For me, the attack of 9/11, 2001 did not arouse feelings of anger as it did in many of my fellow Americans. I was simply deeply saddened, the same as after the recent shooting in the Sandy Hook elementary school. Perhaps because of this feeling, the military response in the next 12 years (in my view) was at best flawed and at worst irrational. Many of my friends disagree. I think it boils down to how you see the world, the arc of history, and the best way to defend against and deter future violence.
These days, the wars in Iraq and Afghanistan seem to have lost any semblance of support among the majority of the American public. But I believe that support can be reignited in a single day of another tragedy. In the rare times when I tune into a video of a MSNBC/Fox/CNN take on a particular subject, I worry that the mechanism of popular media is equipped to stir and ride waves of hysteria. In a perfect world, the media would provide a calm voice of reason: the facts, the context, the several distinct ways to interpret the current events. But in this aspect, we do not live in a perfect world. I fear that any tragedy of the magnitude of 9/11 terrorist attacks will create another state of temporary insanity among the masses. I include myself in that obviously. Anger, sadness, fear can all be exploited intentionally or unintentionally (through institutionalized momentum).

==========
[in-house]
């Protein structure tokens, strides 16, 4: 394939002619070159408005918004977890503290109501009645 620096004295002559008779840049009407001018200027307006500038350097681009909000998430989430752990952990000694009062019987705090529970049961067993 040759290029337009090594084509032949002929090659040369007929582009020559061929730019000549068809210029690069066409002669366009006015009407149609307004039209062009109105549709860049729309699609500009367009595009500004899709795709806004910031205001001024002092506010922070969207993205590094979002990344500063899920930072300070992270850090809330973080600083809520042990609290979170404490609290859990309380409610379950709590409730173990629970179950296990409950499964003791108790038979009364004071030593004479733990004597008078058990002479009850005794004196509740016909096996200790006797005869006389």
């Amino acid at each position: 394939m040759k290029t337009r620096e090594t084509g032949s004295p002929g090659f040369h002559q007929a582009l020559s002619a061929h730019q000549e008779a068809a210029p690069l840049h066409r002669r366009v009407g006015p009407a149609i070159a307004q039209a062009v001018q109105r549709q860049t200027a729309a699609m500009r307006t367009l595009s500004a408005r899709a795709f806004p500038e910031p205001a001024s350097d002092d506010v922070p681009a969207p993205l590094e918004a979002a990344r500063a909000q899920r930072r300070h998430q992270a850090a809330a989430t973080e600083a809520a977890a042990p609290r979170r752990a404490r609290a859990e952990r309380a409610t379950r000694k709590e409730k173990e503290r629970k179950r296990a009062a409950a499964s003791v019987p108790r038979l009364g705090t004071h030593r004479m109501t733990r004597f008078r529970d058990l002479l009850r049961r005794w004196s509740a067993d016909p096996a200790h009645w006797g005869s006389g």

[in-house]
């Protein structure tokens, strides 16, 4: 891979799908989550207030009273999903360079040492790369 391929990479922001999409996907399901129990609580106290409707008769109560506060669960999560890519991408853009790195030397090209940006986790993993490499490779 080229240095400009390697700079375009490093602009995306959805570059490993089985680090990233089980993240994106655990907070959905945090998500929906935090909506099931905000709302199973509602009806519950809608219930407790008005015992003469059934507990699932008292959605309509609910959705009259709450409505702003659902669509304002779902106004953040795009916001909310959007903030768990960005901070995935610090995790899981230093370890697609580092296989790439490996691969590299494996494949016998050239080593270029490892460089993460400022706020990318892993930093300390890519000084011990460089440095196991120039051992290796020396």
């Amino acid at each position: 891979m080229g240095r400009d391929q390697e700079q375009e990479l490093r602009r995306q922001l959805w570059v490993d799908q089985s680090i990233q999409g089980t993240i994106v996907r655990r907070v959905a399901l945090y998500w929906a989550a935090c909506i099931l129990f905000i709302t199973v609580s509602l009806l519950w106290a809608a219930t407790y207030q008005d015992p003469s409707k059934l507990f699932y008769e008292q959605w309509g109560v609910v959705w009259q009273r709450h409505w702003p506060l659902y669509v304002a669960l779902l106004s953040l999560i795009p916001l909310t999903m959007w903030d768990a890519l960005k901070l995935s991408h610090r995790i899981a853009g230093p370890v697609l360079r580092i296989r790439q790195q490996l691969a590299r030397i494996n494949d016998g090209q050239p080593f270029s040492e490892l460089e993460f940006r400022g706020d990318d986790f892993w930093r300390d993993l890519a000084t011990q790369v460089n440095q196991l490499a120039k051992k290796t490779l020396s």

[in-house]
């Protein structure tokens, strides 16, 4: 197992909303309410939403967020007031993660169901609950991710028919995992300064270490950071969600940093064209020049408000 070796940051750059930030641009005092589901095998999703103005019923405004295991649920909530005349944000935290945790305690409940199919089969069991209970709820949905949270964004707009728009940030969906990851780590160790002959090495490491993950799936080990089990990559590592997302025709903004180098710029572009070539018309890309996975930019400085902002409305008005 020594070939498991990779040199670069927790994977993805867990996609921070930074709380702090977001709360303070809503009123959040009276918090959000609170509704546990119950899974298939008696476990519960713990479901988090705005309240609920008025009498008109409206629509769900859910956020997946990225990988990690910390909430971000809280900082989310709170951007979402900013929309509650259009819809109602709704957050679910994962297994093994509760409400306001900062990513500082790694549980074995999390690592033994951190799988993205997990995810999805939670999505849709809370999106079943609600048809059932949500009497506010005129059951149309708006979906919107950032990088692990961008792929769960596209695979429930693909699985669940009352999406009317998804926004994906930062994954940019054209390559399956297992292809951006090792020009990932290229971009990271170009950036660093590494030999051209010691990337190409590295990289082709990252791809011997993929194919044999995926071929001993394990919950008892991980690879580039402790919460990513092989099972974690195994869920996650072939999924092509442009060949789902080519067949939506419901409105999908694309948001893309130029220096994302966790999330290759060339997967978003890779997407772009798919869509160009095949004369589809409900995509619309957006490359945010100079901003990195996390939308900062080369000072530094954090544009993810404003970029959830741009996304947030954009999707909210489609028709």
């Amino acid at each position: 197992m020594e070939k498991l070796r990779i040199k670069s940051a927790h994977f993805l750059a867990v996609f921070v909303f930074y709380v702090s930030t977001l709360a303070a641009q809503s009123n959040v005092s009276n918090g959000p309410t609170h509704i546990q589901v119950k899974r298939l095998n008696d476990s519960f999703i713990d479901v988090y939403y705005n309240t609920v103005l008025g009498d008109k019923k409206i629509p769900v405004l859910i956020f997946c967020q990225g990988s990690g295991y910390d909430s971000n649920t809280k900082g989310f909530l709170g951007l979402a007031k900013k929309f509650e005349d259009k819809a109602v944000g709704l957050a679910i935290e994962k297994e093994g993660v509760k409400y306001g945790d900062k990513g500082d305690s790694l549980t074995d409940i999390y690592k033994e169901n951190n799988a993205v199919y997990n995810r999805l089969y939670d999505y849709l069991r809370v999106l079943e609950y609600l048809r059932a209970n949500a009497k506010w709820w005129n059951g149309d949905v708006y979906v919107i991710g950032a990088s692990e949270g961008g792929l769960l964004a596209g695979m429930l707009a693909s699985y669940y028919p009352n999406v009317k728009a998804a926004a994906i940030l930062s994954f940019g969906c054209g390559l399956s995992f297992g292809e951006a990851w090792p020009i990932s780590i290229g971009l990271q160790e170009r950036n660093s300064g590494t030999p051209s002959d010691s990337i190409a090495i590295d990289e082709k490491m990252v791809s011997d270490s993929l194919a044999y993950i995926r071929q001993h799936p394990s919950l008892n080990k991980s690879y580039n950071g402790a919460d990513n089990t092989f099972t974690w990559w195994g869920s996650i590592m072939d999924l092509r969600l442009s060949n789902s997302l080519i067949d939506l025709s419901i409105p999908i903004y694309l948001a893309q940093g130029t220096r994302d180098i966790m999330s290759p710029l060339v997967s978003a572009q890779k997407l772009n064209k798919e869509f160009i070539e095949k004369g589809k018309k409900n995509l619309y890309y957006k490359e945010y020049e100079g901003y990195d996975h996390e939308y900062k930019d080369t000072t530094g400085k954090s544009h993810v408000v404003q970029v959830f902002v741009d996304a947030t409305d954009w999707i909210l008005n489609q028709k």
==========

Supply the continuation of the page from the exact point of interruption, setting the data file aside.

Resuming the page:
It’s been said by many people in the last 10 years, but our government on many levels is lacking the mechanism to protect us against ourselves when we are in such states of “temporary insanity”. If another big terrorist attack happens on U.S. soil there should be a set of laws that tie the hands of Congress and the president to slow any drastic action and allow a cooling-off period allowing at least a brief chance for rationality and long-term interest of the public to prevail.